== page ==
Today my end application was successful, starting with propane-flame balled wires. Details another day.

I learned that in wire bonders, the balling process is called EFO (Electronic Flame Off). A critical parameter is FAB (Free Air Ball) size. Wire with 15 um diameter is considered very fine, and 75 um diameter is very thick.

The industry is moving from gold to copper wire. The main process difference: introduction of forming gas (95% N2, 5% H2) for EFO!
cu_kit.JPG ... 63&lang=en

Here's a scholarly paper about forming gas details & its effect on things like FABs being round and concentric. A common defect is what they call golf clubbing. ... uegnat.pdf

[edit] Trillions of ball bonds are made each year. When the machine is running, it's reminiscent of a sewing machine zooming along in zigzag mode.
Just tried to re-find an 18th-century reference about industrial pinmaking, in which one step was done by a boy at the rate of 10,000 per day. Didn't find that, but found this:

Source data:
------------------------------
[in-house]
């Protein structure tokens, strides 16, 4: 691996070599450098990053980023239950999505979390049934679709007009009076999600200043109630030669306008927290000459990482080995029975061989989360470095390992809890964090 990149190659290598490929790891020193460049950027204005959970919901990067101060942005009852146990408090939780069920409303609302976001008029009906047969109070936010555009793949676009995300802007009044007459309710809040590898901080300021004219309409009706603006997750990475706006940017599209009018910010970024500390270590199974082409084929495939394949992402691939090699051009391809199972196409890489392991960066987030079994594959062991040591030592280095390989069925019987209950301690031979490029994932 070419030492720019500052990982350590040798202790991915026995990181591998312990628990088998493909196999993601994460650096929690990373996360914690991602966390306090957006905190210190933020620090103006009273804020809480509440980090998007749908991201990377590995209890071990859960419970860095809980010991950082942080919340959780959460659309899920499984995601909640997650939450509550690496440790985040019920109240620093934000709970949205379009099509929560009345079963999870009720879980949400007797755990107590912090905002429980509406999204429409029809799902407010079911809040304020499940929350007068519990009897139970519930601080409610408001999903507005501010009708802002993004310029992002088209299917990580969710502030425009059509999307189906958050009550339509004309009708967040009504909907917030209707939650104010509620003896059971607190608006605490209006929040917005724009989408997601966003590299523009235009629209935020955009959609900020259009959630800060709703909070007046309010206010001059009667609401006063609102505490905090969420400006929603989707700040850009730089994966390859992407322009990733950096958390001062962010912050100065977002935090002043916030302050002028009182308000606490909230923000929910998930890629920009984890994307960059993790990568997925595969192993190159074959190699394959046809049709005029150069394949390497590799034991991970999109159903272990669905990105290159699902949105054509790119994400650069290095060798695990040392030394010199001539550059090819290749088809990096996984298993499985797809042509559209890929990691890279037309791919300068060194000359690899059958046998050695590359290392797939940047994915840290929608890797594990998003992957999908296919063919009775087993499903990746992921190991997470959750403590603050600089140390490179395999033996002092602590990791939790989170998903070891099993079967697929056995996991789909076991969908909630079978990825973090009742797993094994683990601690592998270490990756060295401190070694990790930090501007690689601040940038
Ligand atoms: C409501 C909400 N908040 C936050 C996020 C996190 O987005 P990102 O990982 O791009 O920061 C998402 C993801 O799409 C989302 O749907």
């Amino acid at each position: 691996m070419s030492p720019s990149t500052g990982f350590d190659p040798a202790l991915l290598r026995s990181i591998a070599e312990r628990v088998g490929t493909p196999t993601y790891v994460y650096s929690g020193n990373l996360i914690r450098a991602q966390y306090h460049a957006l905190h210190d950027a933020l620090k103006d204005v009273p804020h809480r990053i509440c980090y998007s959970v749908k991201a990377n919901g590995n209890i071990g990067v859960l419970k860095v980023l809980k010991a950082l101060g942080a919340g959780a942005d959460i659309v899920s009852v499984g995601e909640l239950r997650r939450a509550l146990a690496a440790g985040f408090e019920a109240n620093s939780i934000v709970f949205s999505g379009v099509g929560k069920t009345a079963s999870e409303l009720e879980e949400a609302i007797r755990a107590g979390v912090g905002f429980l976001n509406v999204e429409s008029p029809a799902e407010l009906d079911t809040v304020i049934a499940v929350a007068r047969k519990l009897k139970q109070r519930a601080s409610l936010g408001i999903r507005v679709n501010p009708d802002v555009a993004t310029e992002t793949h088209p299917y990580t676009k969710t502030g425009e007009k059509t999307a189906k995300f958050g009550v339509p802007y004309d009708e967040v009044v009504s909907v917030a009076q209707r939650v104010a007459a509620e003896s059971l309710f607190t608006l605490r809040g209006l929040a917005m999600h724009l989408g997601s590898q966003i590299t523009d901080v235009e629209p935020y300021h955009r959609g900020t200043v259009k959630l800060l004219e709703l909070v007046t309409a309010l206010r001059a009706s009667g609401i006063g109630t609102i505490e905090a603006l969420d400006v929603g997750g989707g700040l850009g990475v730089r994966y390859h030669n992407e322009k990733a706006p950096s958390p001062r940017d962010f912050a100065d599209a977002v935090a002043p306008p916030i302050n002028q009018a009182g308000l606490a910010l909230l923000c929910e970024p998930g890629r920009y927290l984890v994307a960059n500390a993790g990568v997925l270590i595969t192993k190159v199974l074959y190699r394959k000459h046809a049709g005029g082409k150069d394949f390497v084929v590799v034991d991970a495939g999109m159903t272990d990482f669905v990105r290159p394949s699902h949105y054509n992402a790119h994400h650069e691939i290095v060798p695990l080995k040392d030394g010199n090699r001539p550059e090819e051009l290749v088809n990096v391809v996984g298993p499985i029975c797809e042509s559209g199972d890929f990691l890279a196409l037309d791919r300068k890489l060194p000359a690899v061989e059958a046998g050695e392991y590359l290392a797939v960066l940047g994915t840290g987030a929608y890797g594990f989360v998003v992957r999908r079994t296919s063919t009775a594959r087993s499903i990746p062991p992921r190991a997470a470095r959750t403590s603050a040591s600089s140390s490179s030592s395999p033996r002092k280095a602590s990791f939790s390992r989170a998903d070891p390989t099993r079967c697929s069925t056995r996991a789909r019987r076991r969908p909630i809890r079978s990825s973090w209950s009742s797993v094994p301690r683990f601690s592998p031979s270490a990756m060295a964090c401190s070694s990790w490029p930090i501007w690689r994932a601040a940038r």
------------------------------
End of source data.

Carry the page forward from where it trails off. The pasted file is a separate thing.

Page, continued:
from Democracy in America, by Alexis de Tocqueville.

Re: Arc polarity for fusing wire?

Posted: Mon Feb 12, 2018 6:59 pm
by Rich Feldman
Electrical balling success last weekend, in a hastily contrived argon cup. Pictures another day, including balls squished into spoons, like Bruce showed us.

The positive/negative disparity was huge, as it was in air.
Copper wire workpiece is practically not heated when positive. That's opposite to what we hear about TIG welding.
I don't think the difference is due to metal composition. Maybe to electrode temperatures, or just a very different current regime (order of 10 mA vs. 100 A).

Here are some month-old pictures of work in progress (propane flame balls) and in initial service.

Now a word or two about the application: probing of backdrilled vias.
In multilayer circuit boards, layer-to-layer connections use plated-through holes ("vias"). Blind holes are hard to plate, so vias are generally drilled all the way through even when their connections don't span the entire board thickness. In very thick boards, unused via sections can be problematic transmission line stubs, when frequencies above 10 GHz matter. A common remedy is to remove them by partial depth "backdrilling". ... tubinator/

It's a challenge to probe signals at the bottoms of backdrilled holes. Especially if the plated vias had been filled with solid resin, so they could be placed inside surface-mount component pads.The exposed copper shape is a 1-mil-wide annular ring, not necessarily concentric with the conical surface created by the backdrill. Easy to damage with heavy-handed approaches.